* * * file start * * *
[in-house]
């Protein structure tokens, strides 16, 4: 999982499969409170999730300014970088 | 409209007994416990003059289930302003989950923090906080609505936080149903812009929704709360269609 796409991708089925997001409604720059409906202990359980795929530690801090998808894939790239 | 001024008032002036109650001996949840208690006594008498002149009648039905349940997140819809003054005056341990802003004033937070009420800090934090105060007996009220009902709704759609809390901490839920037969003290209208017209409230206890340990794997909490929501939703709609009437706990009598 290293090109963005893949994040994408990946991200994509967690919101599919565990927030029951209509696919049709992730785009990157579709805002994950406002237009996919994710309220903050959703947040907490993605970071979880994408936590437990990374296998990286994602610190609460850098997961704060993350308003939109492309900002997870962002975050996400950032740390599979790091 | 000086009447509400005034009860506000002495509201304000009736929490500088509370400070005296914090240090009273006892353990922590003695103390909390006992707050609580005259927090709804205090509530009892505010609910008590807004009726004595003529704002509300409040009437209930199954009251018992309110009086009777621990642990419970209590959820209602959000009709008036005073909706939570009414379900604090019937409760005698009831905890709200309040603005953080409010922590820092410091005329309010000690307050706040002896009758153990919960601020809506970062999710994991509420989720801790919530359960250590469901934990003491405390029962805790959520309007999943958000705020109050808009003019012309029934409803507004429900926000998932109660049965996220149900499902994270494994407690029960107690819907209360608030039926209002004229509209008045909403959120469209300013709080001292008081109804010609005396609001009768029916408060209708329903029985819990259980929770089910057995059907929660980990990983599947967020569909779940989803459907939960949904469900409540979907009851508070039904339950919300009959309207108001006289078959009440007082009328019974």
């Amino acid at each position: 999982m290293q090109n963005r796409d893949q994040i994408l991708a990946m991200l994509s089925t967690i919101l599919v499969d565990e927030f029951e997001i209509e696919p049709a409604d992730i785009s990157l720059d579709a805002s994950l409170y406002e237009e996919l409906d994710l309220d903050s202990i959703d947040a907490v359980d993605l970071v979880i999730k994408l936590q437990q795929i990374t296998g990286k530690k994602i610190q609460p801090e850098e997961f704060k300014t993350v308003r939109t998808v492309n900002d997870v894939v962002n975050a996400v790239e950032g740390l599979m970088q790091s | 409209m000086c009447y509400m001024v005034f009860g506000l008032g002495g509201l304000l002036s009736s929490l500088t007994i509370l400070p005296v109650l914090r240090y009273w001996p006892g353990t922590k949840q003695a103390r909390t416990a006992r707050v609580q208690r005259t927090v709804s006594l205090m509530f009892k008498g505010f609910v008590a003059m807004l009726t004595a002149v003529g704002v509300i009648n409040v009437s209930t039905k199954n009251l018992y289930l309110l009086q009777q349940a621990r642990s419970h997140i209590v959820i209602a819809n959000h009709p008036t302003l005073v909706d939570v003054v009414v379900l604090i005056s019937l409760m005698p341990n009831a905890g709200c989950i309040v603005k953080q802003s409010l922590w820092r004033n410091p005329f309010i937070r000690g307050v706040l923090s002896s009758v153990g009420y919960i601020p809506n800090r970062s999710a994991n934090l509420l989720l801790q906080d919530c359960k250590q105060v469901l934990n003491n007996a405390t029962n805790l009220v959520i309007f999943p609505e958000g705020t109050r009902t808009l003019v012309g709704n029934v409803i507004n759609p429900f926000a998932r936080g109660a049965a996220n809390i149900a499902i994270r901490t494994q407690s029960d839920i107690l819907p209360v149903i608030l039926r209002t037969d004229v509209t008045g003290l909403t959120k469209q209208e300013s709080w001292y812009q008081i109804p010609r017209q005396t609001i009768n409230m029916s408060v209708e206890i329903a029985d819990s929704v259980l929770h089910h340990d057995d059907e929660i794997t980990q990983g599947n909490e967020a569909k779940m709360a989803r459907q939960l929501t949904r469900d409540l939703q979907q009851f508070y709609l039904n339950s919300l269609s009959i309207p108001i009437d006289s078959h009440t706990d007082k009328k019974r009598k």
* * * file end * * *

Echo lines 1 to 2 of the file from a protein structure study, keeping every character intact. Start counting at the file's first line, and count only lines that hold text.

[in-house]
């Protein structure tokens, strides 16, 4: 999982499969409170999730300014970088 | 409209007994416990003059289930302003989950923090906080609505936080149903812009929704709360269609 796409991708089925997001409604720059409906202990359980795929530690801090998808894939790239 | 001024008032002036109650001996949840208690006594008498002149009648039905349940997140819809003054005056341990802003004033937070009420800090934090105060007996009220009902709704759609809390901490839920037969003290209208017209409230206890340990794997909490929501939703709609009437706990009598 290293090109963005893949994040994408990946991200994509967690919101599919565990927030029951209509696919049709992730785009990157579709805002994950406002237009996919994710309220903050959703947040907490993605970071979880994408936590437990990374296998990286994602610190609460850098997961704060993350308003939109492309900002997870962002975050996400950032740390599979790091 | 000086009447509400005034009860506000002495509201304000009736929490500088509370400070005296914090240090009273006892353990922590003695103390909390006992707050609580005259927090709804205090509530009892505010609910008590807004009726004595003529704002509300409040009437209930199954009251018992309110009086009777621990642990419970209590959820209602959000009709008036005073909706939570009414379900604090019937409760005698009831905890709200309040603005953080409010922590820092410091005329309010000690307050706040002896009758153990919960601020809506970062999710994991509420989720801790919530359960250590469901934990003491405390029962805790959520309007999943958000705020109050808009003019012309029934409803507004429900926000998932109660049965996220149900499902994270494994407690029960107690819907209360608030039926209002004229509209008045909403959120469209300013709080001292008081109804010609005396609001009768029916408060209708329903029985819990259980929770089910057995059907929660980990990983599947967020569909779940989803459907939960949904469900409540979907009851508070039904339950919300009959309207108001006289078959009440007082009328019974």